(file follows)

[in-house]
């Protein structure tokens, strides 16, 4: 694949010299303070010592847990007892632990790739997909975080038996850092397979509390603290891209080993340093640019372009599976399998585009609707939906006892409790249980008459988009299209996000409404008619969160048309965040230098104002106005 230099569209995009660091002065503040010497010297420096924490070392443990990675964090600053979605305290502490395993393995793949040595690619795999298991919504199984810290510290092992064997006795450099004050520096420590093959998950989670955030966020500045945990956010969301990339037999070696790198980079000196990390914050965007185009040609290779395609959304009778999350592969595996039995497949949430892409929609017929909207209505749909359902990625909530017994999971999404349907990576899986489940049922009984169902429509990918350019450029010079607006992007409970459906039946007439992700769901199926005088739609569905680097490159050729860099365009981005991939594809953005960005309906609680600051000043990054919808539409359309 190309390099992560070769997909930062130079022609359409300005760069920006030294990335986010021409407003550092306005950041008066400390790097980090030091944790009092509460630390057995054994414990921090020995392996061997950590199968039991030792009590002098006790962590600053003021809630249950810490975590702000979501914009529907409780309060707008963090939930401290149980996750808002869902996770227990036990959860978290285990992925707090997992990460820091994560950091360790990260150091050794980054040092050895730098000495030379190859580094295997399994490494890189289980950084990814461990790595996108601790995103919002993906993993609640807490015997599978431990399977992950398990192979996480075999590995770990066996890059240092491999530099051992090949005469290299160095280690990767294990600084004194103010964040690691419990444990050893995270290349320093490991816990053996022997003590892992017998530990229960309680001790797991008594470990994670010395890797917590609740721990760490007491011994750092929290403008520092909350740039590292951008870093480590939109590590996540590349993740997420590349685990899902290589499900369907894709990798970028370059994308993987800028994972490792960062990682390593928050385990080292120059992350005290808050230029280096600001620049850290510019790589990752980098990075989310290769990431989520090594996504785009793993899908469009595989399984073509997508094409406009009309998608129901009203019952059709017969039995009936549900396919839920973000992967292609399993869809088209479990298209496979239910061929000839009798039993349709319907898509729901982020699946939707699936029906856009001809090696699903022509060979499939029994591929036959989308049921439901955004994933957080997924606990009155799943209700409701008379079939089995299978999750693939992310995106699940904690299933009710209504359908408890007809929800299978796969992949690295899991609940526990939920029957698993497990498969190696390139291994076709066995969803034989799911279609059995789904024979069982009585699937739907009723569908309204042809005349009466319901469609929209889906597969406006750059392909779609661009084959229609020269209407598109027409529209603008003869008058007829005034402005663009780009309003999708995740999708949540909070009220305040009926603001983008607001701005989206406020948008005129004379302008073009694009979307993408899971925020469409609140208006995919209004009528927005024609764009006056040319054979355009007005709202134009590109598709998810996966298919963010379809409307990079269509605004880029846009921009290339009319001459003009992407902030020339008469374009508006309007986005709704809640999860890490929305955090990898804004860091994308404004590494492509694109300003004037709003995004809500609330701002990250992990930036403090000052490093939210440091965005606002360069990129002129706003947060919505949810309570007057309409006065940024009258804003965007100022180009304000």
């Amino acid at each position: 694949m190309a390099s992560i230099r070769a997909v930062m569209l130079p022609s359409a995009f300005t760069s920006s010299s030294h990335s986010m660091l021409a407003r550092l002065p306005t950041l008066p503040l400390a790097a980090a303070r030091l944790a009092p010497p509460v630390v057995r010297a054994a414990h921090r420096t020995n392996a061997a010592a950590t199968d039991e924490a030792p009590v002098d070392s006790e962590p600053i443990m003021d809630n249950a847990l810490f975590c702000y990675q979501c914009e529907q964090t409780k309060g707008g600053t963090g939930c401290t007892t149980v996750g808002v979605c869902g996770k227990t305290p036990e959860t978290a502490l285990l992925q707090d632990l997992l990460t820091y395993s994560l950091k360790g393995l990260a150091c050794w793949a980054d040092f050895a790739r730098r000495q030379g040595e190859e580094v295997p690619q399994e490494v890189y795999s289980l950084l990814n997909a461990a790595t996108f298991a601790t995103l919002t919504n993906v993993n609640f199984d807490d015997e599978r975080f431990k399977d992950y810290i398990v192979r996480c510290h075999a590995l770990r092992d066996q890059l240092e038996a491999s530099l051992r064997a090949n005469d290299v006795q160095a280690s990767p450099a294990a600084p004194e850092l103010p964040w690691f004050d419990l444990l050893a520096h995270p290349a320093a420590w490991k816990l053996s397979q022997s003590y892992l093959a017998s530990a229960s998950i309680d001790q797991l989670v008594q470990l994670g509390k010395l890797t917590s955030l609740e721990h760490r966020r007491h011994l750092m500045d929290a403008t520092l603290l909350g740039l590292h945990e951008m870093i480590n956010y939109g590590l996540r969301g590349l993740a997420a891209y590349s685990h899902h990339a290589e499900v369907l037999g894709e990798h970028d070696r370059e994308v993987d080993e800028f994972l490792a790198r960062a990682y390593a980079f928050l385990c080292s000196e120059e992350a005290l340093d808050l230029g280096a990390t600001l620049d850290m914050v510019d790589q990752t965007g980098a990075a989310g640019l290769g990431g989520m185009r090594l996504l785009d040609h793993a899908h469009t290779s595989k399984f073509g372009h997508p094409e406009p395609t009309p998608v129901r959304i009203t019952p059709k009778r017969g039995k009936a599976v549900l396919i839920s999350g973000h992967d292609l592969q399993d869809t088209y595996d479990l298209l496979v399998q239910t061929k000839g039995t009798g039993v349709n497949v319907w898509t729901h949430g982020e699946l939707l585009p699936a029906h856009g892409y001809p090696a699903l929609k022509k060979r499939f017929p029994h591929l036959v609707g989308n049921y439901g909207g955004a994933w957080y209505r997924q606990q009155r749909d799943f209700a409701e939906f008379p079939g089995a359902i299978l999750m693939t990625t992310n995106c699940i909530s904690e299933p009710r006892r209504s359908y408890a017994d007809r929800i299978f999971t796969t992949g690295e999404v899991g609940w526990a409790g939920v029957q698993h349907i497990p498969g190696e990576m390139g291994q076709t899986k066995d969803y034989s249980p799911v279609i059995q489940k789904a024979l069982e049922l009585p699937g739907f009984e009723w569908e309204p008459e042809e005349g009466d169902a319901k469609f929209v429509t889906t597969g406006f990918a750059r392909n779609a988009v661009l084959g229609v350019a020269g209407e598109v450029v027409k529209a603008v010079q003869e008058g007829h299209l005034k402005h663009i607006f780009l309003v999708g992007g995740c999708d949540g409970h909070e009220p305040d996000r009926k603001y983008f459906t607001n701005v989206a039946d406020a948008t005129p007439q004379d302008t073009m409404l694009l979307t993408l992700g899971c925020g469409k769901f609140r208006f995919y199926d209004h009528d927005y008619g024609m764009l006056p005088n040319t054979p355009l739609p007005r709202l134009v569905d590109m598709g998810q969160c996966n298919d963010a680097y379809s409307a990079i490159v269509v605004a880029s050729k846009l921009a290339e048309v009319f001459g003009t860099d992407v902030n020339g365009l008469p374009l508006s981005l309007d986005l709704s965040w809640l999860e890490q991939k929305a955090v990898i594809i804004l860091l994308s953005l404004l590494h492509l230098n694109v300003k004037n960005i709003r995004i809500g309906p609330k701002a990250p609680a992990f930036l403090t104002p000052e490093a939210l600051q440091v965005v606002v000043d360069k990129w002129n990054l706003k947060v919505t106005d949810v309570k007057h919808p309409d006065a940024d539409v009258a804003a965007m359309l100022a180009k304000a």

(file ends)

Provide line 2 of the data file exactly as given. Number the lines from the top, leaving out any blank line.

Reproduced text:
């Protein structure tokens, strides 16, 4: 694949010299303070010592847990007892632990790739997909975080038996850092397979509390603290891209080993340093640019372009599976399998585009609707939906006892409790249980008459988009299209996000409404008619969160048309965040230098104002106005 230099569209995009660091002065503040010497010297420096924490070392443990990675964090600053979605305290502490395993393995793949040595690619795999298991919504199984810290510290092992064997006795450099004050520096420590093959998950989670955030966020500045945990956010969301990339037999070696790198980079000196990390914050965007185009040609290779395609959304009778999350592969595996039995497949949430892409929609017929909207209505749909359902990625909530017994999971999404349907990576899986489940049922009984169902429509990918350019450029010079607006992007409970459906039946007439992700769901199926005088739609569905680097490159050729860099365009981005991939594809953005960005309906609680600051000043990054919808539409359309 190309390099992560070769997909930062130079022609359409300005760069920006030294990335986010021409407003550092306005950041008066400390790097980090030091944790009092509460630390057995054994414990921090020995392996061997950590199968039991030792009590002098006790962590600053003021809630249950810490975590702000979501914009529907409780309060707008963090939930401290149980996750808002869902996770227990036990959860978290285990992925707090997992990460820091994560950091360790990260150091050794980054040092050895730098000495030379190859580094295997399994490494890189289980950084990814461990790595996108601790995103919002993906993993609640807490015997599978431990399977992950398990192979996480075999590995770990066996890059240092491999530099051992090949005469290299160095280690990767294990600084004194103010964040690691419990444990050893995270290349320093490991816990053996022997003590892992017998530990229960309680001790797991008594470990994670010395890797917590609740721990760490007491011994750092929290403008520092909350740039590292951008870093480590939109590590996540590349993740997420590349685990899902290589499900369907894709990798970028370059994308993987800028994972490792960062990682390593928050385990080292120059992350005290808050230029280096600001620049850290510019790589990752980098990075989310290769990431989520090594996504785009793993899908469009595989399984073509997508094409406009009309998608129901009203019952059709017969039995009936549900396919839920973000992967292609399993869809088209479990298209496979239910061929000839009798039993349709319907898509729901982020699946939707699936029906856009001809090696699903022509060979499939029994591929036959989308049921439901955004994933957080997924606990009155799943209700409701008379079939089995299978999750693939992310995106699940904690299933009710209504359908408890007809929800299978796969992949690295899991609940526990939920029957698993497990498969190696390139291994076709066995969803034989799911279609059995789904024979069982009585699937739907009723569908309204042809005349009466319901469609929209889906597969406006750059392909779609661009084959229609020269209407598109027409529209603008003869008058007829005034402005663009780009309003999708995740999708949540909070009220305040009926603001983008607001701005989206406020948008005129004379302008073009694009979307993408899971925020469409609140208006995919209004009528927005024609764009006056040319054979355009007005709202134009590109598709998810996966298919963010379809409307990079269509605004880029846009921009290339009319001459003009992407902030020339008469374009508006309007986005709704809640999860890490929305955090990898804004860091994308404004590494492509694109300003004037709003995004809500609330701002990250992990930036403090000052490093939210440091965005606002360069990129002129706003947060919505949810309570007057309409006065940024009258804003965007100022180009304000």